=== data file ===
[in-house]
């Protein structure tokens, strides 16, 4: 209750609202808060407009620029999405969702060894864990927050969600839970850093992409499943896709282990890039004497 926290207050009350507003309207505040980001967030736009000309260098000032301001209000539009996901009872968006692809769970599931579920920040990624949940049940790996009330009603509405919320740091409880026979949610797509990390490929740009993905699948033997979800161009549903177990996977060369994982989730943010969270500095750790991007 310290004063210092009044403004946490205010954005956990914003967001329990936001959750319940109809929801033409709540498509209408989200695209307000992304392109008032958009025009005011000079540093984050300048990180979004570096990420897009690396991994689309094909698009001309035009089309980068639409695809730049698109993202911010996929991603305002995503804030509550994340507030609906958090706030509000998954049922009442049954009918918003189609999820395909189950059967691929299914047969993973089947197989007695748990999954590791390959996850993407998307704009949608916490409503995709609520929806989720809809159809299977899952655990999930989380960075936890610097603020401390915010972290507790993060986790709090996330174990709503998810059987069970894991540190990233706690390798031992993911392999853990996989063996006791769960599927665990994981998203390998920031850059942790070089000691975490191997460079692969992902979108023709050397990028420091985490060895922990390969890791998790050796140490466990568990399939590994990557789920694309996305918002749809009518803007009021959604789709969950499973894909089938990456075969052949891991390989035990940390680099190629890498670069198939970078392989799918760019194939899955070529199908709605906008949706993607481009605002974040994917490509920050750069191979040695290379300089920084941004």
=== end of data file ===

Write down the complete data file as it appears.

[in-house]
């Protein structure tokens, strides 16, 4: 209750609202808060407009620029999405969702060894864990927050969600839970850093992409499943896709282990890039004497 926290207050009350507003309207505040980001967030736009000309260098000032301001209000539009996901009872968006692809769970599931579920920040990624949940049940790996009330009603509405919320740091409880026979949610797509990390490929740009993905699948033997979800161009549903177990996977060369994982989730943010969270500095750790991007 310290004063210092009044403004946490205010954005956990914003967001329990936001959750319940109809929801033409709540498509209408989200695209307000992304392109008032958009025009005011000079540093984050300048990180979004570096990420897009690396991994689309094909698009001309035009089309980068639409695809730049698109993202911010996929991603305002995503804030509550994340507030609906958090706030509000998954049922009442049954009918918003189609999820395909189950059967691929299914047969993973089947197989007695748990999954590791390959996850993407998307704009949608916490409503995709609520929806989720809809159809299977899952655990999930989380960075936890610097603020401390915010972290507790993060986790709090996330174990709503998810059987069970894991540190990233706690390798031992993911392999853990996989063996006791769960599927665990994981998203390998920031850059942790070089000691975490191997460079692969992902979108023709050397990028420091985490060895922990390969890791998790050796140490466990568990399939590994990557789920694309996305918002749809009518803007009021959604789709969950499973894909089938990456075969052949891991390989035990940390680099190629890498670069198939970078392989799918760019194939899955070529199908709605906008949706993607481009605002974040994917490509920050750069191979040695290379300089920084941004």